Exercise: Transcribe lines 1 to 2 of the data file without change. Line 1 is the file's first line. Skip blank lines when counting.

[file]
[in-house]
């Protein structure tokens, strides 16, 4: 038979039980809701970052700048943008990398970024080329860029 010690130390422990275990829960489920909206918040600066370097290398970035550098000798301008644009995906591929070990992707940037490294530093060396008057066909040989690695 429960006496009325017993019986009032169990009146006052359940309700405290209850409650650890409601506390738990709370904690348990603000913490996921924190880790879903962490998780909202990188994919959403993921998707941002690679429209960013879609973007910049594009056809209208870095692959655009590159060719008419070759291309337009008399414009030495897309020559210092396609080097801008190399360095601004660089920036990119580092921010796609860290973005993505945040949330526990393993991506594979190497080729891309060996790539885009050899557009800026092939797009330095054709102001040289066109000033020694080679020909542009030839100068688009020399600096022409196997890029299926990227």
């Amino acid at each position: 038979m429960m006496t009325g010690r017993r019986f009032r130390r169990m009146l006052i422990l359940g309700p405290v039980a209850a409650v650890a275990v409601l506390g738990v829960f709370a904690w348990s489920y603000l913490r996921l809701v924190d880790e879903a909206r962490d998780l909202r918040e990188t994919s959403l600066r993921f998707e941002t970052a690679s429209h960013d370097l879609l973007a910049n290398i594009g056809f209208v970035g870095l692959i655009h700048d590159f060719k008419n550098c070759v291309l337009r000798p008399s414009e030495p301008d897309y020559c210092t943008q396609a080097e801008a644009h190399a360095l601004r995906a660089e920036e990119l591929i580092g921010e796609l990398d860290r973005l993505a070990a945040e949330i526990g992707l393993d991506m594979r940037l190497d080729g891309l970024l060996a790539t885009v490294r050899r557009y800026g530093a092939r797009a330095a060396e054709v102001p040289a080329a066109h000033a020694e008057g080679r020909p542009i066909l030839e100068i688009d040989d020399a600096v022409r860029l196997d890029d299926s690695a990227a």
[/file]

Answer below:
[in-house]
């Protein structure tokens, strides 16, 4: 038979039980809701970052700048943008990398970024080329860029 010690130390422990275990829960489920909206918040600066370097290398970035550098000798301008644009995906591929070990992707940037490294530093060396008057066909040989690695 429960006496009325017993019986009032169990009146006052359940309700405290209850409650650890409601506390738990709370904690348990603000913490996921924190880790879903962490998780909202990188994919959403993921998707941002690679429209960013879609973007910049594009056809209208870095692959655009590159060719008419070759291309337009008399414009030495897309020559210092396609080097801008190399360095601004660089920036990119580092921010796609860290973005993505945040949330526990393993991506594979190497080729891309060996790539885009050899557009800026092939797009330095054709102001040289066109000033020694080679020909542009030839100068688009020399600096022409196997890029299926990227």